Burma, Especially Its Children – Post 17: More Invisible Children

A previous post was about orphanages for children with special needs. However, there are also government-run orphanages for children who have been abandoned. Perhaps both of their parents died or their families cannot afford to take care of them.

— The orphanages take care of them from infancy



— to toddlerhood


(I observed a lot of music and dancing for the little ones, which is super important in early childhood.)

— to the primary school years



(these two photos show where the the pre-school children sleep and eat)

(The infants and youngest children I photographed were in a dim basement so I could only get rather grainy photos of them. From what I could see, the children seemed to be well taken care of, but those kids need some sunlight!)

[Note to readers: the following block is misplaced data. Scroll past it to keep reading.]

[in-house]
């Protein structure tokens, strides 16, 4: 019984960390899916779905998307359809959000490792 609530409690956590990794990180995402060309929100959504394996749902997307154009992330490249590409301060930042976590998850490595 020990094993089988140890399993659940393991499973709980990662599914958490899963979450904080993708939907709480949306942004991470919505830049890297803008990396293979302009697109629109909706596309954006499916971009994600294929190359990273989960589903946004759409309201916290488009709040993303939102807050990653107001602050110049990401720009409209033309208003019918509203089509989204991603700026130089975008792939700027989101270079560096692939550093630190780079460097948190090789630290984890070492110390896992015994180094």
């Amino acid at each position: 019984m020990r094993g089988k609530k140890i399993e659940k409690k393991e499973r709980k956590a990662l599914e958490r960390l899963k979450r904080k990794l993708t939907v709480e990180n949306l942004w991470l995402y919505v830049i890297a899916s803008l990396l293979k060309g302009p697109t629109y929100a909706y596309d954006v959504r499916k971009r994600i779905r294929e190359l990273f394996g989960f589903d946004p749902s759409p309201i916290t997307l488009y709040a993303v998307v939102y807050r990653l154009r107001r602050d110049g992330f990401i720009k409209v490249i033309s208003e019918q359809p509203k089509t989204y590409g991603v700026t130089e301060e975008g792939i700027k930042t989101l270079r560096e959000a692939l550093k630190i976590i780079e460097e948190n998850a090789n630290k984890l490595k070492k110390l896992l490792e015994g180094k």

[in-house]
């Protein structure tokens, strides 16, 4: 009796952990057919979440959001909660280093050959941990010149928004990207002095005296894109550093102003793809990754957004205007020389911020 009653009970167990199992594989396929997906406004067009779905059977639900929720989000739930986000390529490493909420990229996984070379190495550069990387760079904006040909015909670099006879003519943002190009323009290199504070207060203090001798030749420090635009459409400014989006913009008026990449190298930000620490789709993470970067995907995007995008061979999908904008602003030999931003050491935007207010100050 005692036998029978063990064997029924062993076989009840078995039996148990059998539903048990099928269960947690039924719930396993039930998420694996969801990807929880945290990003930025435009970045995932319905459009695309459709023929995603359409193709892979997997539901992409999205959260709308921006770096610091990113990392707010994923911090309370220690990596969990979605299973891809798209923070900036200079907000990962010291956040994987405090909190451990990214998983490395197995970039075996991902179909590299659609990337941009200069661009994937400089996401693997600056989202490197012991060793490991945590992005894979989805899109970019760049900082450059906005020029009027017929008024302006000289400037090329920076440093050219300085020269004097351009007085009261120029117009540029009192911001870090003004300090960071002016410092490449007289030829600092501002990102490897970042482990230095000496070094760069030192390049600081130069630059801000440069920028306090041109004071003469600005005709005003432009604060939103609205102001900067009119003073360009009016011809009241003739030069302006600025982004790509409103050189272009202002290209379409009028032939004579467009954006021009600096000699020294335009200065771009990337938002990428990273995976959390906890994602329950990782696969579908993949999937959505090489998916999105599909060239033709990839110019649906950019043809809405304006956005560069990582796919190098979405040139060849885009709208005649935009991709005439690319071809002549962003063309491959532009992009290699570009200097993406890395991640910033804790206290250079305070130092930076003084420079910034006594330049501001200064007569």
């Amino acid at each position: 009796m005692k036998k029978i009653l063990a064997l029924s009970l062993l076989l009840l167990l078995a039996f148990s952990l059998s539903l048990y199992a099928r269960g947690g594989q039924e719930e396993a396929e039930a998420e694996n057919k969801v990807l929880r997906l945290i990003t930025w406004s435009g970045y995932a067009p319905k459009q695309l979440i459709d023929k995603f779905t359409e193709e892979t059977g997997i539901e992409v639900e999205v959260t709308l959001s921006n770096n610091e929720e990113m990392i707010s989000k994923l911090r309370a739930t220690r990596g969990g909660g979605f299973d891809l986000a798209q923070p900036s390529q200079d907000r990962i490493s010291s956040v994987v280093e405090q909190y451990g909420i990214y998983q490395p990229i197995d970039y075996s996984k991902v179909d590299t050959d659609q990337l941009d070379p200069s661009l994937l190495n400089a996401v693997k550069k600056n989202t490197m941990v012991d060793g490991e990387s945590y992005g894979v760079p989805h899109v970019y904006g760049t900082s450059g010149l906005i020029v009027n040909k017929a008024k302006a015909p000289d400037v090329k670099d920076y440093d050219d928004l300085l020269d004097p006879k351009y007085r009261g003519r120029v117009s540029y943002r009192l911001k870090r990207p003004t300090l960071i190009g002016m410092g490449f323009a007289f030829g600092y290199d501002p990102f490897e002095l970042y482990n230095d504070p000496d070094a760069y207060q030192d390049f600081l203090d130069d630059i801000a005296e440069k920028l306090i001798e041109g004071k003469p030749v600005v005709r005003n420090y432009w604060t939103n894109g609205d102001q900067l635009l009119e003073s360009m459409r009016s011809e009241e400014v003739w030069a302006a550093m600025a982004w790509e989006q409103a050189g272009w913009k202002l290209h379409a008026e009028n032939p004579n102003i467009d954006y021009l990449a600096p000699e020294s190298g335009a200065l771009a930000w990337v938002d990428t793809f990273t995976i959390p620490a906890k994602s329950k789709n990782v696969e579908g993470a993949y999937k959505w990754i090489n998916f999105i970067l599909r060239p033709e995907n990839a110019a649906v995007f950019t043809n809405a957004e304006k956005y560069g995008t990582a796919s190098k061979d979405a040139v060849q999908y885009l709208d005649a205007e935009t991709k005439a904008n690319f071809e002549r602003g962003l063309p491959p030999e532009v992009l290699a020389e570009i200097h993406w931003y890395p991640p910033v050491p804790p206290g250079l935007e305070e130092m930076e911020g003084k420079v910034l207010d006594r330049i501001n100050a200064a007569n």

— to middle childhood



note: these children were greeting me as I entered the classroom. With hands together, they say “mingalaba”. Roughly translated, this means “auspiciousness to you”. Even more roughly translated, it could be “hello and good luck and everything favorable to you”.

— to teen years and young adulthood



The older children are trained in some sort of trade so they can go out to work on their own once they are grown up. Until then, they bond and forge their own family-like relationships with each other.